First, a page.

The Jurek North Roll Is Built By and For Runners

Hiking By Brian Norton |

When a former Appalachian Trail record holder helps design a piece of ultrarunning gear, you can usually bet that it’ll be well thought-out for runners. That’s exactly the case with Ultimate Direction’s new North Roll ($80), a gear organizer created with Jenny Jurek, who crewed her husband, Scott, to a speed record on the Appalachian Trail in 2015.

The idea first came to Jenny in 2015, when she spent hours driving between trailheads to care for Scott on his journey from Georgia to Maine. While Scott ran, Jenny drove their van to meet him at trailheads, where he would refuel, rest, change, and address any medical issues. “Our van was basically a roving aid station that I was also living in,” she says. “At the trailheads, I would lay out all the food and gear that I thought he might need.” With all the food and gear covering the floor of the van, there wasn’t much room for Scott to sit, so he’d wind up sitting on a rock or on the edge of the van door.

“I always thought it would be great if I had something I could hang on the back of the passenger chair to keep the floor space free,” Jenny says. “I also wanted something that was portable so I could hike in supplies when the trail wasn’t close to the parking area.” Jenny, who is a freelance product designer, began mulling over how she’d want such a gear bag to look and function. Ultimately, she drew inspiration from their camp kitchen set, which included a pouch to roll up the utensils. The same concept would make a pretty good gear tote, Jenny thought.

She was right. Down to the details, the North Roll is a shining example of thoughtful, innovative, sport-specific design. Ideal for on-the-go gear toting, it lays out flat (or hangs over the back of a car seat) for easy access to all the various pouches and pockets. It then rolls up yoga-mat style and slings over your shoulder. When you arrive at an aid station (or back at your car, hangry after a long run), your gear and food is already organized, so you can skip digging through duffel bags and save time.

A camp kitchen utensil roll inspired Jenny to create a larger version for support gear. (Ultimate Direction)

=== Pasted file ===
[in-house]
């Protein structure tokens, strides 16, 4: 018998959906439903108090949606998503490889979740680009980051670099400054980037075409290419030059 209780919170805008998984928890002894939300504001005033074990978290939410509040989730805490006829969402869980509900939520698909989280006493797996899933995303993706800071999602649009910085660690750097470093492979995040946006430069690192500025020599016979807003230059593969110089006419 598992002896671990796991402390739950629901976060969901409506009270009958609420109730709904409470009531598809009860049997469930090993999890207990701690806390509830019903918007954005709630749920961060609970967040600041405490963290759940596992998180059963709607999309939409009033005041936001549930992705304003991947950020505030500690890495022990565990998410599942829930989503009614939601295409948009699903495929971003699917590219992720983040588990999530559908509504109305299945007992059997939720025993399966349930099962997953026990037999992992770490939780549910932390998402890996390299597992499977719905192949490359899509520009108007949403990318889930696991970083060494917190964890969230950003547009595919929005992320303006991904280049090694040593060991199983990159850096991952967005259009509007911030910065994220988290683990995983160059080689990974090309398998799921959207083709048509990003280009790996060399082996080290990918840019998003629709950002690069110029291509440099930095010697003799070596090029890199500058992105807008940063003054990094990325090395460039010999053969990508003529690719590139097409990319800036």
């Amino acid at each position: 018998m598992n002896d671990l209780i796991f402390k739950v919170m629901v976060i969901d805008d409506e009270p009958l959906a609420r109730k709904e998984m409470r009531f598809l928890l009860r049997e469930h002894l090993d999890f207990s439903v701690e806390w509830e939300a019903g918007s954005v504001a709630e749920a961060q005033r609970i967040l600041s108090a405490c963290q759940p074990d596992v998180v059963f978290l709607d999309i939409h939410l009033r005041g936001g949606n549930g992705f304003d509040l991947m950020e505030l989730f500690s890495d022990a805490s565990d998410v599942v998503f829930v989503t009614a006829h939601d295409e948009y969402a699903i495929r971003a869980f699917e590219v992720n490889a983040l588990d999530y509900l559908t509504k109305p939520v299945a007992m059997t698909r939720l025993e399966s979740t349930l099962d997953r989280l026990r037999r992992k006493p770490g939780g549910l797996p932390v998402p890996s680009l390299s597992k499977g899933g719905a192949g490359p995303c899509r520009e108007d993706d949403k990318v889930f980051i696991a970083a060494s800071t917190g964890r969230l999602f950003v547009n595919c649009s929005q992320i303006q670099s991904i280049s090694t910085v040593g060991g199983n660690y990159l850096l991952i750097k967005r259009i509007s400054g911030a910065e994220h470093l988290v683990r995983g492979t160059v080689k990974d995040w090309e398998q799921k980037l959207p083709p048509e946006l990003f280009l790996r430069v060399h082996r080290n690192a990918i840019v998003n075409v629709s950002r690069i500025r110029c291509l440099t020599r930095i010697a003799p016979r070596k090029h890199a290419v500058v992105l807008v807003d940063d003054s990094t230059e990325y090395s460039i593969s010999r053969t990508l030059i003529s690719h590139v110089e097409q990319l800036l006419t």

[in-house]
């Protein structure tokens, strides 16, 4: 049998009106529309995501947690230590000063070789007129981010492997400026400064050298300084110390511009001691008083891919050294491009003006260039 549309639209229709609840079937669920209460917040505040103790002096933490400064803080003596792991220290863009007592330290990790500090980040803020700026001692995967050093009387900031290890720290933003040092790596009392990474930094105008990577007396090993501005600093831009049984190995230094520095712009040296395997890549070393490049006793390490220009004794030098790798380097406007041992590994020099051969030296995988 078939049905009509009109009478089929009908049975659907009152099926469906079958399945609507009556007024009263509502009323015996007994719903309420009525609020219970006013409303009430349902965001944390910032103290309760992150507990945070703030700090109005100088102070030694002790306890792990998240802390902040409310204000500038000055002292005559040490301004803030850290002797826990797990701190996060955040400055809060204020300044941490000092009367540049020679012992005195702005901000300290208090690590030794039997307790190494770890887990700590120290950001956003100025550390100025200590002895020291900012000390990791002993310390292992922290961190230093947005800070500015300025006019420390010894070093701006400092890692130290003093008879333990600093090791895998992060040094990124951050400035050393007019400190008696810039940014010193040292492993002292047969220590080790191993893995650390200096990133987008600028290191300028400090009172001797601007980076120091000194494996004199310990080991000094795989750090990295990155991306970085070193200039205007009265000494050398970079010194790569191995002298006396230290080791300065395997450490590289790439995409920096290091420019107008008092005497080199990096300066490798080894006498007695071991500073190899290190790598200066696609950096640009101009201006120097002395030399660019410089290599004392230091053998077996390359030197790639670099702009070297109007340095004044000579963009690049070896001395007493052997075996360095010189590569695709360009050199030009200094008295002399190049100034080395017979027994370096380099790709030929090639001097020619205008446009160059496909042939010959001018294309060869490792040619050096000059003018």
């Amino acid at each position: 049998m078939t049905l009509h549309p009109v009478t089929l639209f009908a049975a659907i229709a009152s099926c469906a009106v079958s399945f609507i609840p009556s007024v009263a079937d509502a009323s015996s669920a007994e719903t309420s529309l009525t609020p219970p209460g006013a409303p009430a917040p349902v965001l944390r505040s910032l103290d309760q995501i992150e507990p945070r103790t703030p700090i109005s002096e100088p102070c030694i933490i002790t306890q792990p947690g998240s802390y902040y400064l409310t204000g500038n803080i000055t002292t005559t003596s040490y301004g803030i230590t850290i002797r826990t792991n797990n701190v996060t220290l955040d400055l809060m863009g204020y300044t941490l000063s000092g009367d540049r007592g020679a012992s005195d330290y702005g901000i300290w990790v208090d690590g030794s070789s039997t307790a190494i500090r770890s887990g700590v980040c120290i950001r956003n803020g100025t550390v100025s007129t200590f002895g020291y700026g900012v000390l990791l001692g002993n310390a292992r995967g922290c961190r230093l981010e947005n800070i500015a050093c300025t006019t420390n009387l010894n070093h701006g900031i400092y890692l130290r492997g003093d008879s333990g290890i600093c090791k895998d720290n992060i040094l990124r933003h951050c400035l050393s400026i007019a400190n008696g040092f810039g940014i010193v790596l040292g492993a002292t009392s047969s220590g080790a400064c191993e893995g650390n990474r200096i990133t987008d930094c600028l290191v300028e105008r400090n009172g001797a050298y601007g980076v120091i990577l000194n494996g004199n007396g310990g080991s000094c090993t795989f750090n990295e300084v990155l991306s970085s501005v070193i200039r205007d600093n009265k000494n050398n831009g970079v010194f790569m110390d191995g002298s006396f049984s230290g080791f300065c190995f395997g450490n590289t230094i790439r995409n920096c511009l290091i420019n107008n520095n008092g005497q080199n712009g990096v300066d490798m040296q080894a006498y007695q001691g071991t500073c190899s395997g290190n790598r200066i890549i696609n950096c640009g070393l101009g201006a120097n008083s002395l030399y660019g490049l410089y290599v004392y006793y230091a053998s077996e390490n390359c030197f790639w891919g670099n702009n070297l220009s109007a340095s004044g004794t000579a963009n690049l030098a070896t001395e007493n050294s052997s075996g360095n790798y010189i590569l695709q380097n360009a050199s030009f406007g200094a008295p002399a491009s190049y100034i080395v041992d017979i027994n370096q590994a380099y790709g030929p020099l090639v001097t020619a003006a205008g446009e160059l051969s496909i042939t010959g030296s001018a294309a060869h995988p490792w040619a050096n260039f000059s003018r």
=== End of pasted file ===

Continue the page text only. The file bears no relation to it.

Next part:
When not hung from the back of a seat, the bag rolls up and is easily carried. (Ultimate Direction)

As far as organization goes, the North Roll is far from your typical, cookie-cutter gym bag. The pockets come in every imaginable shape and configuration: rectangular, square, snapped, zippered, small and tubular, big and roomy. Several of the pouches are actually removable—they attach to the Roll via Velcro strips—so you can easily refill them or take them on the go. A row of smaller pouches in the middle are made from plastic, so they’re easy to clean—ideal for bars, gels, drink mixes, and other food items, which tend to get messy. Two mesh pockets up top are a perfect fit for water bottles. The bottom mesh pouch has snaps down the middle, so you can separate it into two smaller pouches or open it up into one mondo pouch. The mesh fabric is stretchy, too, so you can stuff it to your heart’s content.

Of course, while the North Roll was designed by and for ultrarunners, it’s useful in plenty of other scenarios. My car is a virtual gear locker—the back seat and trunk are perpetually filled with an array of climbing shoes, running shoes, and all manner of athletic apparel. The Roll eliminates that clutter. I hang it off the back of my driver-side seat, allowing me to see and access the gear I need and making the post-work transition from office to trail that much faster. I put dirty running clothes in one of those Velcro pouches so I can bring them inside to wash without packing up the entire Roll. It’s worth noting that even with the strap adjusted to its smallest setting, the 30-inch-long organizer drags on the floor in my Subaru Outback. In vans or other taller vehicles, that likely won’t be a problem. The only other thing that would make this product better? A phone/key pocket on the outside for stashing small essentials when the bag is rolled up.

Despite those minor annoyances, I can see the North Roll quickly becoming one of those pieces of gear I use on a daily basis. In fact, after just a week, I’m starting to wonder how I functioned without it.

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